Conjoined twins: Causes and complications of conjoining

Conjoined twins are two babies who are born physically connected to each other. They develop when an early embryo only partially separates to form two individuals. Although two fetuses will develop from this embryo, they will remain physically connected — most often at the chest, abdomen or pelvis. They may also share one or more internal organs. Though many conjoined twins are not alive when born (stillborn) or die shortly after birth, advances in surgery and technology have improved survival rates. Some surviving conjoined twins can have surgical separation. The success of surgery depends on where the twins are in joint and how many and which organs are share, as well as the experience and skill of the surgical team.

How twins are conjoined

Conjoined twins are typically classified according to where they’re joined, usually at matching sites, and sometimes at more than one site. They sometimes share organs or other parts of their bodies. Conjoined twins may be joined at any of these sites:

  • Chest.
  • Abdomen.
  • Base of spine.
  • Length of spine.
  • Pelvis.
  • Trunk.
  • Head.
  • Head and chest.

In rare cases, twins may be conjoint with one baby smaller and less fully form than the other. In extremely rare cases, one twin may have partial development within the other twin.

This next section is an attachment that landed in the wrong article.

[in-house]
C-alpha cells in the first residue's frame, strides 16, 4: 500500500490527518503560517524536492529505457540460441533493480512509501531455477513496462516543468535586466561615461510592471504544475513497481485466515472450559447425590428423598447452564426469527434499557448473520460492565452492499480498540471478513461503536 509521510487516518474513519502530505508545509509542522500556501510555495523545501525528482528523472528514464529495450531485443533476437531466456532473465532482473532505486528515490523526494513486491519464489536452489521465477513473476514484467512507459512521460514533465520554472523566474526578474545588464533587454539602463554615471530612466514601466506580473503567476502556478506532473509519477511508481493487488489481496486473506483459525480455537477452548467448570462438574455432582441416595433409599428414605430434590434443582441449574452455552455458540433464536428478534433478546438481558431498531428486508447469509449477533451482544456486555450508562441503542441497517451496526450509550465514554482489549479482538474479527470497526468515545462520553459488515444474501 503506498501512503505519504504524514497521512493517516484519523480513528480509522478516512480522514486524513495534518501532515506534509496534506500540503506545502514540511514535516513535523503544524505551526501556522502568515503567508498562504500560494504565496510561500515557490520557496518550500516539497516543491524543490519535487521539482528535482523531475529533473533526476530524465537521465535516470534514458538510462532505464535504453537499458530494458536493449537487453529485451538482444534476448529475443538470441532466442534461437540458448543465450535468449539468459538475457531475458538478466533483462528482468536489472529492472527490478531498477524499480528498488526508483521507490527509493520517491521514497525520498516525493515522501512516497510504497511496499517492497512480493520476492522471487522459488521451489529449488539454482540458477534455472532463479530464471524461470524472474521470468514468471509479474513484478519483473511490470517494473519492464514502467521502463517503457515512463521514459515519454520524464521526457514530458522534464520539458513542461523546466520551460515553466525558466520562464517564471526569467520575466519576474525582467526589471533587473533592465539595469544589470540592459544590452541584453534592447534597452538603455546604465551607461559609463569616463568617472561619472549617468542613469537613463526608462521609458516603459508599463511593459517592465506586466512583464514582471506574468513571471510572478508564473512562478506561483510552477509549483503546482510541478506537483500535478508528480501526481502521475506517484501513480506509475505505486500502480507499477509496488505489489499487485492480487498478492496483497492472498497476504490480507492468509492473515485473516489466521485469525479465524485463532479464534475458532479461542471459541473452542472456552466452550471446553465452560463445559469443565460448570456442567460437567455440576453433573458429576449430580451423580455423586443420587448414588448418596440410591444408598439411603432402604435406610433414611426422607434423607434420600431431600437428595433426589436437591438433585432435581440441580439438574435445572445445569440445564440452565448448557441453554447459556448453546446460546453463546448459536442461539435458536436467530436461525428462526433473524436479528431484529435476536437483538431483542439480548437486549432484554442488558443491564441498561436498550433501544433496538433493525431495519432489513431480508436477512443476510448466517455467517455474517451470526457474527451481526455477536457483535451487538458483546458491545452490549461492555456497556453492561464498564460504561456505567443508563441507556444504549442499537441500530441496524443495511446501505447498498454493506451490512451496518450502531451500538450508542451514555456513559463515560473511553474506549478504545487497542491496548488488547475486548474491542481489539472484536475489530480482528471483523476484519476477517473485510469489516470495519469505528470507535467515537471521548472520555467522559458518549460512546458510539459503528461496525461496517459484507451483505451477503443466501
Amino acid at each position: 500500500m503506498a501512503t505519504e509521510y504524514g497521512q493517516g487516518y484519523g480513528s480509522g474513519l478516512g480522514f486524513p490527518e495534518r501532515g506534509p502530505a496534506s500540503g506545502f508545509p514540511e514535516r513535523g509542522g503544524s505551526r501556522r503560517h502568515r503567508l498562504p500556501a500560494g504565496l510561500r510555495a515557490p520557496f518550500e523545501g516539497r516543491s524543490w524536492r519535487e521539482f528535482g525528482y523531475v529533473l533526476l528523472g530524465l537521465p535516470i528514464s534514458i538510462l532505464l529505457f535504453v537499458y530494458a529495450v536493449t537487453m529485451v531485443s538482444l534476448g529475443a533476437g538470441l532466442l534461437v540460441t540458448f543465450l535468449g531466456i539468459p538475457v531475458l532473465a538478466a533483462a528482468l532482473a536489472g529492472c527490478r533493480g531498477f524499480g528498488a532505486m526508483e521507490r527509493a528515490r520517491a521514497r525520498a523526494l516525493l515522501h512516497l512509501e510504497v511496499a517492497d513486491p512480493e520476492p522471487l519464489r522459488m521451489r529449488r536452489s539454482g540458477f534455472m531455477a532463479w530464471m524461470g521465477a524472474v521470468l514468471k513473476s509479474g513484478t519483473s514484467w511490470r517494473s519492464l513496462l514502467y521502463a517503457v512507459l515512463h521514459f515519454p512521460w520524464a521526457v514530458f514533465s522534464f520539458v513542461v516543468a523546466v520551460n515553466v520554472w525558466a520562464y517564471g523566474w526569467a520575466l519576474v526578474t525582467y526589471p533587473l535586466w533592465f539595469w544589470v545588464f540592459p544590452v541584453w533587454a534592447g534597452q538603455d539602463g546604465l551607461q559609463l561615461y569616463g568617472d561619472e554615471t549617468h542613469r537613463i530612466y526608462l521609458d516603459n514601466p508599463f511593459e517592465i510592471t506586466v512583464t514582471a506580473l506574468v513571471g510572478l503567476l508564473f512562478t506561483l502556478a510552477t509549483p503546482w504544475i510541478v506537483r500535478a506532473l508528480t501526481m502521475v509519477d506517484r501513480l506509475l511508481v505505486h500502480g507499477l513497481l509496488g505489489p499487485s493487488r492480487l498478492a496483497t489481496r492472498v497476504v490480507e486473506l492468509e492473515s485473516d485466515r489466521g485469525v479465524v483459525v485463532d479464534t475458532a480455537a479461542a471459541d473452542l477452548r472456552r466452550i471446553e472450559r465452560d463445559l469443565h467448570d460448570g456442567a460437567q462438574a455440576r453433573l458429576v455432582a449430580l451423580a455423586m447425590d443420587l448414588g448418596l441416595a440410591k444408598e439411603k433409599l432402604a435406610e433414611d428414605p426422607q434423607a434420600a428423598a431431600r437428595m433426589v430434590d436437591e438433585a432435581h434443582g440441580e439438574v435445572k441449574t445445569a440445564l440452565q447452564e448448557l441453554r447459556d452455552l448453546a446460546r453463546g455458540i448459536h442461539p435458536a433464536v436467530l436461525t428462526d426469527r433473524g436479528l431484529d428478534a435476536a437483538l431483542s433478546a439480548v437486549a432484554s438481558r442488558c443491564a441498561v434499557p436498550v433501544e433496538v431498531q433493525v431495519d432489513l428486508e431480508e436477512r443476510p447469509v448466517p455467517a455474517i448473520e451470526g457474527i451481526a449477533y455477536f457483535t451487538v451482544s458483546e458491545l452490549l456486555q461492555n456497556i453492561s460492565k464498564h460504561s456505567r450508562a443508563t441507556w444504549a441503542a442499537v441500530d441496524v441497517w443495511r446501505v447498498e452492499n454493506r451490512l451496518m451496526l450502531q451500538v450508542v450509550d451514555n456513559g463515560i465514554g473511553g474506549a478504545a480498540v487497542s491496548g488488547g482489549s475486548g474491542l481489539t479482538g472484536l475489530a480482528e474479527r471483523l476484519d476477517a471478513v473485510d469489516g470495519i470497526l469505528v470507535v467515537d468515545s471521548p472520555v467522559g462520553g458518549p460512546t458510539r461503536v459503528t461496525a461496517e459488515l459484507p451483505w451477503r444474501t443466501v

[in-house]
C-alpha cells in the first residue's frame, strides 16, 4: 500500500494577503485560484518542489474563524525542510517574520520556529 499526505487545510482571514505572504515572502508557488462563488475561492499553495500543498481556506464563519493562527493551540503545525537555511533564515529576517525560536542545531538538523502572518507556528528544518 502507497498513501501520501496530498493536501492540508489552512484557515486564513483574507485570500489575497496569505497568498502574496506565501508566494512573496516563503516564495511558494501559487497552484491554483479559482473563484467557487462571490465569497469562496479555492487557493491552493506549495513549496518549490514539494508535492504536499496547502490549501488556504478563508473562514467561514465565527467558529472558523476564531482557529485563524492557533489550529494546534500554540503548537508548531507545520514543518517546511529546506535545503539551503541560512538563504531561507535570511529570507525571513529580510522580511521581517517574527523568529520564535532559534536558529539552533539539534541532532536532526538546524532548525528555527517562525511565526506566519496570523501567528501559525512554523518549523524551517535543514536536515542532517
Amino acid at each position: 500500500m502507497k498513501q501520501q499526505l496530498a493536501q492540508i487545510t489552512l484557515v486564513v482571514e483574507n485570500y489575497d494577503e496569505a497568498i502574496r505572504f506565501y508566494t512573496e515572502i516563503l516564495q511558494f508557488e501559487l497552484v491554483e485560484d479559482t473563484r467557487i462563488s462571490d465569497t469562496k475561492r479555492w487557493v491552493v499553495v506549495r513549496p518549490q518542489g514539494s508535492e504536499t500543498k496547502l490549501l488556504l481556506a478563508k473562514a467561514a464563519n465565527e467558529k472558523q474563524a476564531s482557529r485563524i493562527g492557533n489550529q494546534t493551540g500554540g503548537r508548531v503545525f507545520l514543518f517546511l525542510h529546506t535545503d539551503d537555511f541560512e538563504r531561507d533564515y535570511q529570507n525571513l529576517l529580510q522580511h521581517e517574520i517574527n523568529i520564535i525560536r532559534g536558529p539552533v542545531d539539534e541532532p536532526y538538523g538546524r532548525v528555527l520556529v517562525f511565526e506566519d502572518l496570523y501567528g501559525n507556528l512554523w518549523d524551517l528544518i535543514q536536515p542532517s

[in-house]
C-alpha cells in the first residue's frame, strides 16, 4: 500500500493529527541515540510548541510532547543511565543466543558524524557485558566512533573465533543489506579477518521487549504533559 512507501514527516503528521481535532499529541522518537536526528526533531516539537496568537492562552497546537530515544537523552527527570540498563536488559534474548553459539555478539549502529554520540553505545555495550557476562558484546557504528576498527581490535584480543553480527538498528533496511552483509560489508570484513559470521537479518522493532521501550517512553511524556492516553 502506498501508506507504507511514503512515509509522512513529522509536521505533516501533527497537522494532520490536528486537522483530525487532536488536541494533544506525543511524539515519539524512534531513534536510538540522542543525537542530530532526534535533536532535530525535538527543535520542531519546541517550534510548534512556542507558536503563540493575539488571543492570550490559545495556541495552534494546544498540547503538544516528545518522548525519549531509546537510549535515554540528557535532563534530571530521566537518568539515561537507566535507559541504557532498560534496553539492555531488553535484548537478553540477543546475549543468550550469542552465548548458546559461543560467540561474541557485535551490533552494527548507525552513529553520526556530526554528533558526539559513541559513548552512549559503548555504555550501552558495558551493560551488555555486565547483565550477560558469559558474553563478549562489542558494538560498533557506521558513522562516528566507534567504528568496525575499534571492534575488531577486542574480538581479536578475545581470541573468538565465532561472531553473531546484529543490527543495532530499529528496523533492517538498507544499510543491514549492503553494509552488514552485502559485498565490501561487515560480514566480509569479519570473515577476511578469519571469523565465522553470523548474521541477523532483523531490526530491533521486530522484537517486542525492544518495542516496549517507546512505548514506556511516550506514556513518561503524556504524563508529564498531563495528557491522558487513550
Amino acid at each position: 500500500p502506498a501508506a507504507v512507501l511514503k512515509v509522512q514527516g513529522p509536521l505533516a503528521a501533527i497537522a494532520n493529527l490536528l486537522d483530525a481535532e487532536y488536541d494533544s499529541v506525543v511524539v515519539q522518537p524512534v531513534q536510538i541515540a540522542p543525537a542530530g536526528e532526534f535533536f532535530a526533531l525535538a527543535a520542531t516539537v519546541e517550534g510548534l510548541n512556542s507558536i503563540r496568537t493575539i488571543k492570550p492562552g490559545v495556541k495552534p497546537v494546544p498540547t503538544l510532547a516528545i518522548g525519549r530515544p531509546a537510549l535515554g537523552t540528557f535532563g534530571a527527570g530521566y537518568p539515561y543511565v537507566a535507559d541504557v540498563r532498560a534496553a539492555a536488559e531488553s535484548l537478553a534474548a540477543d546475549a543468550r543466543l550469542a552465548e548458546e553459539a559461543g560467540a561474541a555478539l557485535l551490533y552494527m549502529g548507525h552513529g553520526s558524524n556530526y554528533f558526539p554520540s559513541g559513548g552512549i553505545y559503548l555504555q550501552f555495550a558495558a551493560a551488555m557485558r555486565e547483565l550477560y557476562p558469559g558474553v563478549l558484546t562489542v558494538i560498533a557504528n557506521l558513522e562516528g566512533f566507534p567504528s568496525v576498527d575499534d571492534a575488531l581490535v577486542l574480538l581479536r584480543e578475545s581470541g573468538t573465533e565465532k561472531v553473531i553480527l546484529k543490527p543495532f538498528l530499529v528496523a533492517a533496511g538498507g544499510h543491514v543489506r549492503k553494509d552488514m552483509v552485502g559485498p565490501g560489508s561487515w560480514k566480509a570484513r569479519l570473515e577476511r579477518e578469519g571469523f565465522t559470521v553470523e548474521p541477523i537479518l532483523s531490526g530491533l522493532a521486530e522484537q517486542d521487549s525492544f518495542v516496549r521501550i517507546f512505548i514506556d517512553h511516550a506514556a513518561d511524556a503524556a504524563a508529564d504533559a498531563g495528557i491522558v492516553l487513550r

Causes of conjoined twins

Identical twins (monozygotic twins) occur when a single fertilized egg splits and develops into two individuals. Eight to 12 days after conception, the embryonic layers that will split to form monozygotic twins begin to develop into specific organs and structures.

People believe that when the embryo splits later than this — usually between 13 and 15 days after conception — separation stops before the process is complete, and the resulting twins are conjoined.

An alternative theory suggests that two separate embryos may somehow fuse together in early development.

What might cause either scenario to occur is unknown.

Complications of conjoined

Pregnancy with conjoined twins is complex and greatly increases the risk of serious complications. Joined babies require surgical delivery by cesarean section (C-section) due to their anatomy.

As with twins, conjoint babies are likely to be born prematurely. One or both could be stillborn or die shortly after birth. Severe health issues for twins can occur immediately — such as trouble breathing or heart problems — and later in life, such as scoliosis, cerebral palsy or learning disabilities.

Potential complications depend on where the twins joint is, which organs or other parts of the body they share, and the expertise and experience of the health care team. When one expects these twins, the family and the health care team need to discuss in detail the possible complications and how to prepare for them.


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